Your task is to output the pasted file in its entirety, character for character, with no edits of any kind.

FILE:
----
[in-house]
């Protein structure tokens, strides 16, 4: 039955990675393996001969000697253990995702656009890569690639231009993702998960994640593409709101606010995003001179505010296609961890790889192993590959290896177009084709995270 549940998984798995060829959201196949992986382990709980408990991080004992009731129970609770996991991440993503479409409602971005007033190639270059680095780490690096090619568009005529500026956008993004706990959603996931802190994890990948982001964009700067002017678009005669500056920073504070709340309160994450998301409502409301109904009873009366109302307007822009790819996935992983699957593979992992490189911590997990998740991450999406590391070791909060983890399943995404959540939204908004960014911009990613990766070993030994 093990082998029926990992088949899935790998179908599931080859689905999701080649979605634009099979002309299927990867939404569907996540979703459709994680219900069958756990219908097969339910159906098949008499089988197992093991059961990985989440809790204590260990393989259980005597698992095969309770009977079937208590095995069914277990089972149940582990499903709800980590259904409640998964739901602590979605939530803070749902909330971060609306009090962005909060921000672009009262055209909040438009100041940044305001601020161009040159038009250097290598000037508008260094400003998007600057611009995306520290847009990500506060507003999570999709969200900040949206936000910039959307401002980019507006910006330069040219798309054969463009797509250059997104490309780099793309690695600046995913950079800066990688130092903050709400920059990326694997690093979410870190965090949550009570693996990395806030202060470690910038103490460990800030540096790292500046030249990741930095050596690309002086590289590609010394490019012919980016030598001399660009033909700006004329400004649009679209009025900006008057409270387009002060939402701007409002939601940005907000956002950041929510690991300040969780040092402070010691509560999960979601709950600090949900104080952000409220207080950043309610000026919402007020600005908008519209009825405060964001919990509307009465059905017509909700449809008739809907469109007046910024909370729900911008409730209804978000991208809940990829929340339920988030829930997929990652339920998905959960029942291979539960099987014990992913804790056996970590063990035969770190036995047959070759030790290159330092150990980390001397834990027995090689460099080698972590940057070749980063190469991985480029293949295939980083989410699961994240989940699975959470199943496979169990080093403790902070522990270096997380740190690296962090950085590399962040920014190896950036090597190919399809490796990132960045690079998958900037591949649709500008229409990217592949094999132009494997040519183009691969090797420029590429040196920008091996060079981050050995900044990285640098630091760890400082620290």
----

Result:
[in-house]
């Protein structure tokens, strides 16, 4: 039955990675393996001969000697253990995702656009890569690639231009993702998960994640593409709101606010995003001179505010296609961890790889192993590959290896177009084709995270 549940998984798995060829959201196949992986382990709980408990991080004992009731129970609770996991991440993503479409409602971005007033190639270059680095780490690096090619568009005529500026956008993004706990959603996931802190994890990948982001964009700067002017678009005669500056920073504070709340309160994450998301409502409301109904009873009366109302307007822009790819996935992983699957593979992992490189911590997990998740991450999406590391070791909060983890399943995404959540939204908004960014911009990613990766070993030994 093990082998029926990992088949899935790998179908599931080859689905999701080649979605634009099979002309299927990867939404569907996540979703459709994680219900069958756990219908097969339910159906098949008499089988197992093991059961990985989440809790204590260990393989259980005597698992095969309770009977079937208590095995069914277990089972149940582990499903709800980590259904409640998964739901602590979605939530803070749902909330971060609306009090962005909060921000672009009262055209909040438009100041940044305001601020161009040159038009250097290598000037508008260094400003998007600057611009995306520290847009990500506060507003999570999709969200900040949206936000910039959307401002980019507006910006330069040219798309054969463009797509250059997104490309780099793309690695600046995913950079800066990688130092903050709400920059990326694997690093979410870190965090949550009570693996990395806030202060470690910038103490460990800030540096790292500046030249990741930095050596690309002086590289590609010394490019012919980016030598001399660009033909700006004329400004649009679209009025900006008057409270387009002060939402701007409002939601940005907000956002950041929510690991300040969780040092402070010691509560999960979601709950600090949900104080952000409220207080950043309610000026919402007020600005908008519209009825405060964001919990509307009465059905017509909700449809008739809907469109007046910024909370729900911008409730209804978000991208809940990829929340339920988030829930997929990652339920998905959960029942291979539960099987014990992913804790056996970590063990035969770190036995047959070759030790290159330092150990980390001397834990027995090689460099080698972590940057070749980063190469991985480029293949295939980083989410699961994240989940699975959470199943496979169990080093403790902070522990270096997380740190690296962090950085590399962040920014190896950036090597190919399809490796990132960045690079998958900037591949649709500008229409990217592949094999132009494997040519183009691969090797420029590429040196920008091996060079981050050995900044990285640098630091760890400082620290």